Seminar Speaker Dr. SeungYeon Kang

Date of Event: September 17, 2021

Start Time: 9:45 am

End Time: 10:55 am

Location: Webex

Advanced laser-materials-processing techniques for nanofabrication of functional materials

As new structural and material designs are being studied for future device applications, the complexity of the designs increases more and more aggravating the imbalance between theoretical and experimental development. Therefore, new fabrication methods are crucial for actual realization of the devices. In this talk I’ll start by discussing the use of ultrafast lasers for advanced materials processing techniques and the significance of developing new nanofabrication methods for cost-effective manufacturing and rapid prototyping with high accuracy. The focus of my talk will be on a novel direct laser writing technique that enables fabrication of 3D metal-dielectric nanocomposite structures of tunable dimensions ranging from hundreds of nanometers to micrometers. This true 3D patterning technique utilizes nonlinear optical interactions between chemical precursors and femtosecond pulses to go beyond the limitations of conventional fabrication techniques that require multiple postprocessing steps and/or are restricted to fabrication in two dimensions. Examples of both 2D and 3D direct-laser-written metal structures are presented. The second part of the talk will discuss methods of direct laser writing graphene structures. By using ultrafast lasers to photo-reduce graphene oxide, graphene patterns with higher conductivity are produced, indicating that limited thermal processes can help achieve better quality direct-laser-written patterns.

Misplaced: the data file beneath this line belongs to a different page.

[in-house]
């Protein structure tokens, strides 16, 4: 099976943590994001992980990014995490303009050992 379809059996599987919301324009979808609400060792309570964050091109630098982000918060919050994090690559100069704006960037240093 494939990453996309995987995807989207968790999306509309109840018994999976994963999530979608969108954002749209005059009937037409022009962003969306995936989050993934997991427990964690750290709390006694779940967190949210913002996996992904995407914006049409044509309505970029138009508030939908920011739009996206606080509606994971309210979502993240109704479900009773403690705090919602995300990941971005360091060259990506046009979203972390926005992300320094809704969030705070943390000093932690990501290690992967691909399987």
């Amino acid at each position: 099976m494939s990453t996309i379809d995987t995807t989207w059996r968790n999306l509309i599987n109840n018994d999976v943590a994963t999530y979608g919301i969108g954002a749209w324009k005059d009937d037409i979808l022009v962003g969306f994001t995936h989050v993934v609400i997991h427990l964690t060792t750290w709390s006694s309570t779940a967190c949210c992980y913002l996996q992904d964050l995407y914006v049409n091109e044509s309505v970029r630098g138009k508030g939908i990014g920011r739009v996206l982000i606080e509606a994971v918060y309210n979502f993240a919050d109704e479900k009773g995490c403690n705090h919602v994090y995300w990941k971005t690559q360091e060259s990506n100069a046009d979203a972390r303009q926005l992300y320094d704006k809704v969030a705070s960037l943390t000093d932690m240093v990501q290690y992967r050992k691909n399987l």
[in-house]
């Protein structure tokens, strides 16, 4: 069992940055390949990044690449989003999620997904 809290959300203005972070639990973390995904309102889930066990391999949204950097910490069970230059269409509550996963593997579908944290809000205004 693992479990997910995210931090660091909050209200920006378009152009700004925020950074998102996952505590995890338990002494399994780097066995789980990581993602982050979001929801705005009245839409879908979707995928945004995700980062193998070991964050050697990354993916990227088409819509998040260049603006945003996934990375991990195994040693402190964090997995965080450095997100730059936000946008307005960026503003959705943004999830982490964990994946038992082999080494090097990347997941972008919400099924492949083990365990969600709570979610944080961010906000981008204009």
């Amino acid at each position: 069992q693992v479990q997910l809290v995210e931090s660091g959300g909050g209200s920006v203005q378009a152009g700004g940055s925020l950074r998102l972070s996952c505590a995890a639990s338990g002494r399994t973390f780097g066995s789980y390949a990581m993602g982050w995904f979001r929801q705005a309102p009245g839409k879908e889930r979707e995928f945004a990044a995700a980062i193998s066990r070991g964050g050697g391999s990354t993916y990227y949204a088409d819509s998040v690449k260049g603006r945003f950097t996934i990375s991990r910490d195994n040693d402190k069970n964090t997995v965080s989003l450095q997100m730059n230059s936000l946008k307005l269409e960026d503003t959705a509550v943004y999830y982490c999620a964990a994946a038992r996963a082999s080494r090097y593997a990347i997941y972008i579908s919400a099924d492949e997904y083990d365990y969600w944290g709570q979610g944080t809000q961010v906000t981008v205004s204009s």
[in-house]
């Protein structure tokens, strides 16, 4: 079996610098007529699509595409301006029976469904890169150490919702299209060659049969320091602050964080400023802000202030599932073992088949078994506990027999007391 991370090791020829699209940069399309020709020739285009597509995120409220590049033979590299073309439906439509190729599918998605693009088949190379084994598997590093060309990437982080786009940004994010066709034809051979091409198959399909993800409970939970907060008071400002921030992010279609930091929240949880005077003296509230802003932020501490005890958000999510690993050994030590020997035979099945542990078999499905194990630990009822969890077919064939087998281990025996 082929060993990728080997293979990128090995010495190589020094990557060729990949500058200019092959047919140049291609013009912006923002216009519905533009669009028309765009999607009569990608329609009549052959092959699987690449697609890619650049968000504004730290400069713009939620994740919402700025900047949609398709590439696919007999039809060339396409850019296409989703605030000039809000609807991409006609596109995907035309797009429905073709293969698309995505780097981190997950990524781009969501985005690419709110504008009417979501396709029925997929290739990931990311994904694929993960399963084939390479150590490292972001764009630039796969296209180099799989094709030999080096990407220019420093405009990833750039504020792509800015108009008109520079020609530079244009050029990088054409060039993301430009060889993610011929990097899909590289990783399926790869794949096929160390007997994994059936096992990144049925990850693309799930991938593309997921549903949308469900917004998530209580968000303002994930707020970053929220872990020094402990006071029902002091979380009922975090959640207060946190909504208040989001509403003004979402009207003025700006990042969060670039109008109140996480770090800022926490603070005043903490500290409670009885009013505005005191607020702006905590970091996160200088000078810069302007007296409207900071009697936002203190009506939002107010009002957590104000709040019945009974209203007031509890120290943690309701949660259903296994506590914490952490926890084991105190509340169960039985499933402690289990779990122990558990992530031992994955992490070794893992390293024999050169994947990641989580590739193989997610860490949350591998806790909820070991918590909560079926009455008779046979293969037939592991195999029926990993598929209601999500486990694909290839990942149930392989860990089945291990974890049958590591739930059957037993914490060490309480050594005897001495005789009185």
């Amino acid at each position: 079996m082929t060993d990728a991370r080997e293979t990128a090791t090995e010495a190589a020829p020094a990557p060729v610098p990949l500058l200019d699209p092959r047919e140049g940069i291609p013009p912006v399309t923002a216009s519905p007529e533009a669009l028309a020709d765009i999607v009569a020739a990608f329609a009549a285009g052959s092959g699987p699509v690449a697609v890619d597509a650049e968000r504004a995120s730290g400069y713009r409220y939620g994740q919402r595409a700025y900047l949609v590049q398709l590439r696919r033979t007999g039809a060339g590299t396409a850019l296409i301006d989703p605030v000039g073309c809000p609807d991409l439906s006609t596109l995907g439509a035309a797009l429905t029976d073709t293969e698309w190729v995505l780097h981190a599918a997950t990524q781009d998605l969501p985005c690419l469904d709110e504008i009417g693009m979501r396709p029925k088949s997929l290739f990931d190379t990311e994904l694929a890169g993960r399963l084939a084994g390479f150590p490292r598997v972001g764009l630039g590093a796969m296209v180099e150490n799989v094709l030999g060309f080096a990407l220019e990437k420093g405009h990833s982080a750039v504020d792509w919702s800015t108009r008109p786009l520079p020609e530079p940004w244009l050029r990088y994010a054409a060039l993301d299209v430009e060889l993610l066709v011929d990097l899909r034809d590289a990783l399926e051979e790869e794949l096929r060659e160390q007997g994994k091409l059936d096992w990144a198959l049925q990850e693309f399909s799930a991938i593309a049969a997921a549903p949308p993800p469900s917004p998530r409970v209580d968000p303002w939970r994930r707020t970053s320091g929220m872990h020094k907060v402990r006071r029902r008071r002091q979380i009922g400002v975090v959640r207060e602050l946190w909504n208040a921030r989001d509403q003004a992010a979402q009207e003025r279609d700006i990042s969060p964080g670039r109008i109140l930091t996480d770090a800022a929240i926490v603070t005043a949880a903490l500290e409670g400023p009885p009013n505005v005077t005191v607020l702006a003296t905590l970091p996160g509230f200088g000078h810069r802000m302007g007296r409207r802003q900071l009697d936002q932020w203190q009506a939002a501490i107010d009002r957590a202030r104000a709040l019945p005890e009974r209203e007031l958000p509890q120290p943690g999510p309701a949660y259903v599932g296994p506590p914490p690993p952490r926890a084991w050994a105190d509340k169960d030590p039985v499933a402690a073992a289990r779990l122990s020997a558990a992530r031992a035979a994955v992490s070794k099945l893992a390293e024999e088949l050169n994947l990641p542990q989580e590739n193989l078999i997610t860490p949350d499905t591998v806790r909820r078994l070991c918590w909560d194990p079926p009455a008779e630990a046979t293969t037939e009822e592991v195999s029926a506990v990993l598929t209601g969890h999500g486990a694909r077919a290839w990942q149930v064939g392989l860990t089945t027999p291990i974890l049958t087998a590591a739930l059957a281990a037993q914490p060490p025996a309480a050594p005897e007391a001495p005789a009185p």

Dr. SeungYeon Kang is an assistant professor in the Mechanical Engineering department at the University of Connecticut. She obtained her B.A. degree from Cornell University in Chemical Engineering and received her Ph.D. degree in Applied Physics from Harvard University. After her graduate studies, she worked at Samsung SDI as a senior research engineer on lithium-ion batteries and at Princeton University as a postdoctoral research associate. Before becoming a faculty, she was the program manager for NSF’s SHAP3D additive manufacturing center at the University of Connecticut. Her current research interests include advanced laser materials processing techniques, fundamental principles and application of light-matter interaction, 3D nanofabrication and energy technology.

Published: September 13, 2021